When an application detects a partial update using one of the preceding techniques or reads a set of objects whose effective date has not yet been reached, the application must deal with the situation gracefully. For some applications, the graceful response is to "fall back" to a previous version of the objects in question. Active Directory does not provide a versioning facility—applications that want this capability must provide it themselves. Approaches to versioning include keeping the "last known good" values cached locally and storing multiple sets of objects in the directory, for example, in "old," "current," and "new" containers. Many other schemes are possible.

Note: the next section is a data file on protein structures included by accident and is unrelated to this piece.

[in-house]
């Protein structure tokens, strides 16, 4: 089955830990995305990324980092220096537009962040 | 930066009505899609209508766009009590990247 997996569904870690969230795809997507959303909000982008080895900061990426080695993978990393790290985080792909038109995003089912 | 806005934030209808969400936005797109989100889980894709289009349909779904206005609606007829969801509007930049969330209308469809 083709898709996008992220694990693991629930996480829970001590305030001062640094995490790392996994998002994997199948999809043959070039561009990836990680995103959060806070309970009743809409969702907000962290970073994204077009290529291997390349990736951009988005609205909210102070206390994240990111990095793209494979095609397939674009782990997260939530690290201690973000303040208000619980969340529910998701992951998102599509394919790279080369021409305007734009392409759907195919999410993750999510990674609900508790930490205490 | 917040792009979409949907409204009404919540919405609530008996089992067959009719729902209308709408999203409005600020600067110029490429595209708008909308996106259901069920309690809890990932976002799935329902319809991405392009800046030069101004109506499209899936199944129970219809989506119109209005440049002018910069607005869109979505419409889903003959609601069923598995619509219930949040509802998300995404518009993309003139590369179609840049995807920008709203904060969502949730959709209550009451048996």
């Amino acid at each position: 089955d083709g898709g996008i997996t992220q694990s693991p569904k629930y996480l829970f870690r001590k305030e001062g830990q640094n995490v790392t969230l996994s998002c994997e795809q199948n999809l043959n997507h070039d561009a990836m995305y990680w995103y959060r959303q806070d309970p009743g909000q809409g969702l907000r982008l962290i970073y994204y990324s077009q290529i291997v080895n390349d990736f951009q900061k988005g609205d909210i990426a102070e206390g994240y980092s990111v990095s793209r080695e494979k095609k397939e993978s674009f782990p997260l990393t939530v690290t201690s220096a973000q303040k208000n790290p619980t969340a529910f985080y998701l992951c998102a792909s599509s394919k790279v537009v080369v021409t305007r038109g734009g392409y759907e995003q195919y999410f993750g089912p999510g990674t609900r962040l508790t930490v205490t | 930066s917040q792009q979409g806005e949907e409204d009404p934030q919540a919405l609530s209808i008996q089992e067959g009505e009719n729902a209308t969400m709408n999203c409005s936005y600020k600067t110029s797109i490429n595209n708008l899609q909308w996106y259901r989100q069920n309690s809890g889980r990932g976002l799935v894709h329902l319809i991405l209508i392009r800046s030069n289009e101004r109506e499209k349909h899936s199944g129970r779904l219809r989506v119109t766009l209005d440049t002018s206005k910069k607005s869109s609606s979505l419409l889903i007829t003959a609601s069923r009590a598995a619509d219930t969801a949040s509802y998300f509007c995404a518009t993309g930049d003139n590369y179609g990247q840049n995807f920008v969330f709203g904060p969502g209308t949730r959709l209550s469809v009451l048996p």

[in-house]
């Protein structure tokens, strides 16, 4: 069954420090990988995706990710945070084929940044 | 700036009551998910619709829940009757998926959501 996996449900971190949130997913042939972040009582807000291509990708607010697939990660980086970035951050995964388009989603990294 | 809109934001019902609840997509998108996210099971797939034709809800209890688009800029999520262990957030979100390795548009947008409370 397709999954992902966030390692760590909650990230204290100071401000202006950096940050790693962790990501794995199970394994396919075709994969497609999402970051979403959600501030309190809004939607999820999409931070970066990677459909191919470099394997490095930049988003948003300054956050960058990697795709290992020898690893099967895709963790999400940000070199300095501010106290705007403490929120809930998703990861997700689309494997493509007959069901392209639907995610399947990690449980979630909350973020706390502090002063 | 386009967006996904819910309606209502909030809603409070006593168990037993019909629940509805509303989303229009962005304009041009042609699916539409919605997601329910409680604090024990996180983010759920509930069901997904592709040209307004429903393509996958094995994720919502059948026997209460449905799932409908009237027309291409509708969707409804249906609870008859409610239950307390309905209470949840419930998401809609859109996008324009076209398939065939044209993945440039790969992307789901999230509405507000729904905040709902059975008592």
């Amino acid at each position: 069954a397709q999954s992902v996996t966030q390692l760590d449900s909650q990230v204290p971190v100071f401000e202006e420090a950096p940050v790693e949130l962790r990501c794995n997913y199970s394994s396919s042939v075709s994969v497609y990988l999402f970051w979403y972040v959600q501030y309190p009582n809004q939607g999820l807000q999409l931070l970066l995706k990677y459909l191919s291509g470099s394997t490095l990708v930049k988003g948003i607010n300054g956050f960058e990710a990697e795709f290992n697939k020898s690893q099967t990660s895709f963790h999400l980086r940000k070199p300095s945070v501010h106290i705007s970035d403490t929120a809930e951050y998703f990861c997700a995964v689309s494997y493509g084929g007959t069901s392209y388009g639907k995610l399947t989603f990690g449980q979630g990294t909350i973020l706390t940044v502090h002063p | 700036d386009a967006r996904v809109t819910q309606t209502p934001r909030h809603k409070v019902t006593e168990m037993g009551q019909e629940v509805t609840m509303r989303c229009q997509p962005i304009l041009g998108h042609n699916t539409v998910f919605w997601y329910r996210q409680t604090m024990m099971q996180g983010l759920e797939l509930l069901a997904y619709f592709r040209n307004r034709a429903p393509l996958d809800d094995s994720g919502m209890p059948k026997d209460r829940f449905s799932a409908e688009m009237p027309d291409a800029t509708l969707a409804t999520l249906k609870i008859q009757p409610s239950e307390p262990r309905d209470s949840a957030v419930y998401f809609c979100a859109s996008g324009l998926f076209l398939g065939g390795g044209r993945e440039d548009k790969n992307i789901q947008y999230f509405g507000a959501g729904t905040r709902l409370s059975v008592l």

Implementations must take care to avoid unintended consequences. An earlier version of objects should be used only when a partial update is detected or the new objects are not yet "effective." Falling back because something in the application "doesn't work" might circumvent an administrator's intent. For example, two computers that formerly could communicate might find themselves unable to do so because of a change in IP Security policy. If this is intentional on the part of the administrator, the affected systems should not fall back to the policy that allowed them to communicate, as this would be a security breach.